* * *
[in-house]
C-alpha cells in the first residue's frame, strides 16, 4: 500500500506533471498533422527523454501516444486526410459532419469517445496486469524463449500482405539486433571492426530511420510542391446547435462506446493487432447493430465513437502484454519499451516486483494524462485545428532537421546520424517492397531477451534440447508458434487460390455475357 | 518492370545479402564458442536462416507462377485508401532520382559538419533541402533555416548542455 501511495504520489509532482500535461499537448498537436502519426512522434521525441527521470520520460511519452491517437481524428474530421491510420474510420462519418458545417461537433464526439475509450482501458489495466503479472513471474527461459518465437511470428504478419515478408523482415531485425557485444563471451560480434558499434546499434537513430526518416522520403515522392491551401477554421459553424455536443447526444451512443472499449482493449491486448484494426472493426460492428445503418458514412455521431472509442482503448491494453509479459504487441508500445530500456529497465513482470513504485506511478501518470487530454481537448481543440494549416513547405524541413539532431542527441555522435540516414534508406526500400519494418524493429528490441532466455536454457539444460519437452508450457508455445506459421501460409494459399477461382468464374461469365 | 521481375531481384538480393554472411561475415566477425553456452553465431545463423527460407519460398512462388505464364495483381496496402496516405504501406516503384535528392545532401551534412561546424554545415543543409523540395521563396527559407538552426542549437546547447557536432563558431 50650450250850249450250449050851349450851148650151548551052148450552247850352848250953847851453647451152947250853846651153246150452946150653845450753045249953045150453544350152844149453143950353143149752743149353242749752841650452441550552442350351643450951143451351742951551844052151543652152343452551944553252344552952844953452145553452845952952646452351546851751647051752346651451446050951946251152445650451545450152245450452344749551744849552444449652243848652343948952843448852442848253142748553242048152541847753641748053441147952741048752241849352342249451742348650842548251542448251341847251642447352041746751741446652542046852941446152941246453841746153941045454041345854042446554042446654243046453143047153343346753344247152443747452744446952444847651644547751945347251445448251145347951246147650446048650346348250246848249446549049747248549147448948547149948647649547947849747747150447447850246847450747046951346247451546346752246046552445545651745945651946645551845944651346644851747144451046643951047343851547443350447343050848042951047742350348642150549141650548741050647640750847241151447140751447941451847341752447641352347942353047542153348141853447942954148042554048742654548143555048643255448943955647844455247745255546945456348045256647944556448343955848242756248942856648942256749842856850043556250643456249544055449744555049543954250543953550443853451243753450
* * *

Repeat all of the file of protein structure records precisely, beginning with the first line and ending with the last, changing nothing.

[in-house]
C-alpha cells in the first residue's frame, strides 16, 4: 500500500506533471498533422527523454501516444486526410459532419469517445496486469524463449500482405539486433571492426530511420510542391446547435462506446493487432447493430465513437502484454519499451516486483494524462485545428532537421546520424517492397531477451534440447508458434487460390455475357 | 518492370545479402564458442536462416507462377485508401532520382559538419533541402533555416548542455 501511495504520489509532482500535461499537448498537436502519426512522434521525441527521470520520460511519452491517437481524428474530421491510420474510420462519418458545417461537433464526439475509450482501458489495466503479472513471474527461459518465437511470428504478419515478408523482415531485425557485444563471451560480434558499434546499434537513430526518416522520403515522392491551401477554421459553424455536443447526444451512443472499449482493449491486448484494426472493426460492428445503418458514412455521431472509442482503448491494453509479459504487441508500445530500456529497465513482470513504485506511478501518470487530454481537448481543440494549416513547405524541413539532431542527441555522435540516414534508406526500400519494418524493429528490441532466455536454457539444460519437452508450457508455445506459421501460409494459399477461382468464374461469365 | 521481375531481384538480393554472411561475415566477425553456452553465431545463423527460407519460398512462388505464364495483381496496402496516405504501406516503384535528392545532401551534412561546424554545415543543409523540395521563396527559407538552426542549437546547447557536432563558431 50650450250850249450250449050851349450851148650151548551052148450552247850352848250953847851453647451152947250853846651153246150452946150653845450753045249953045150453544350152844149453143950353143149752743149353242749752841650452441550552442350351643450951143451351742951551844052151543652152343452551944553252344552952844953452145553452845952952646452351546851751647051752346651451446050951946251152445650451545450152245450452344749551744849552444449652243848652343948952843448852442848253142748553242048152541847753641748053441147952741048752241849352342249451742348650842548251542448251341847251642447352041746751741446652542046852941446152941246453841746153941045454041345854042446554042446654243046453143047153343346753344247152443747452744446952444847651644547751945347251445448251145347951246147650446048650346348250246848249446549049747248549147448948547149948647649547947849747747150447447850246847450747046951346247451546346752246046552445545651745945651946645551845944651346644851747144451046643951047343851547443350447343050848042951047742350348642150549141650548741050647640750847241151447140751447941451847341752447641352347942353047542153348141853447942954148042554048742654548143555048643255448943955647844455247745255546945456348045256647944556448343955848242756248942856648942256749842856850043556250643456249544055449744555049543954250543953550443853451243753450